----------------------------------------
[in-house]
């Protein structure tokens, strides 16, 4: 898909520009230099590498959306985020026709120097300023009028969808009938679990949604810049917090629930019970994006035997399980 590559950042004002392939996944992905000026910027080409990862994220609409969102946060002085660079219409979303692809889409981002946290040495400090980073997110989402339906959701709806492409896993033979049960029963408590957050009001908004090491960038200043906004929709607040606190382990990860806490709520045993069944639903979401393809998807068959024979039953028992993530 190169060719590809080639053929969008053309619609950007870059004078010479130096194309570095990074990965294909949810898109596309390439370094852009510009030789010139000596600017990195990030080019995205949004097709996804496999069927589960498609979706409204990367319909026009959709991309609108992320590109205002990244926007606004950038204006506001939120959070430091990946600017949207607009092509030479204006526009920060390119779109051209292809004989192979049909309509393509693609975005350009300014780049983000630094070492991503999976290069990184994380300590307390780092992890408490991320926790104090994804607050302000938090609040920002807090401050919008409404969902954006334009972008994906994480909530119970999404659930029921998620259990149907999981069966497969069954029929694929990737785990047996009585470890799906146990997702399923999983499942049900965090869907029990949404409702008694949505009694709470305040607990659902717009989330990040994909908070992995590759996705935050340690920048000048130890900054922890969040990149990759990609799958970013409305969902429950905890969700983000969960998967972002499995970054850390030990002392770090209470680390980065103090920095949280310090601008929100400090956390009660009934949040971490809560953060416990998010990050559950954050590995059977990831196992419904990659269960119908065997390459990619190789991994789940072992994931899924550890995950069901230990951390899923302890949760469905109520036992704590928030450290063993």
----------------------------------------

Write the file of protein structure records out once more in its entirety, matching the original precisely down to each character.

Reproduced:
[in-house]
């Protein structure tokens, strides 16, 4: 898909520009230099590498959306985020026709120097300023009028969808009938679990949604810049917090629930019970994006035997399980 590559950042004002392939996944992905000026910027080409990862994220609409969102946060002085660079219409979303692809889409981002946290040495400090980073997110989402339906959701709806492409896993033979049960029963408590957050009001908004090491960038200043906004929709607040606190382990990860806490709520045993069944639903979401393809998807068959024979039953028992993530 190169060719590809080639053929969008053309619609950007870059004078010479130096194309570095990074990965294909949810898109596309390439370094852009510009030789010139000596600017990195990030080019995205949004097709996804496999069927589960498609979706409204990367319909026009959709991309609108992320590109205002990244926007606004950038204006506001939120959070430091990946600017949207607009092509030479204006526009920060390119779109051209292809004989192979049909309509393509693609975005350009300014780049983000630094070492991503999976290069990184994380300590307390780092992890408490991320926790104090994804607050302000938090609040920002807090401050919008409404969902954006334009972008994906994480909530119970999404659930029921998620259990149907999981069966497969069954029929694929990737785990047996009585470890799906146990997702399923999983499942049900965090869907029990949404409702008694949505009694709470305040607990659902717009989330990040994909908070992995590759996705935050340690920048000048130890900054922890969040990149990759990609799958970013409305969902429950905890969700983000969960998967972002499995970054850390030990002392770090209470680390980065103090920095949280310090601008929100400090956390009660009934949040971490809560953060416990998010990050559950954050590995059977990831196992419904990659269960119908065997390459990619190789991994789940072992994931899924550890995950069901230990951390899923302890949760469905109520036992704590928030450290063993």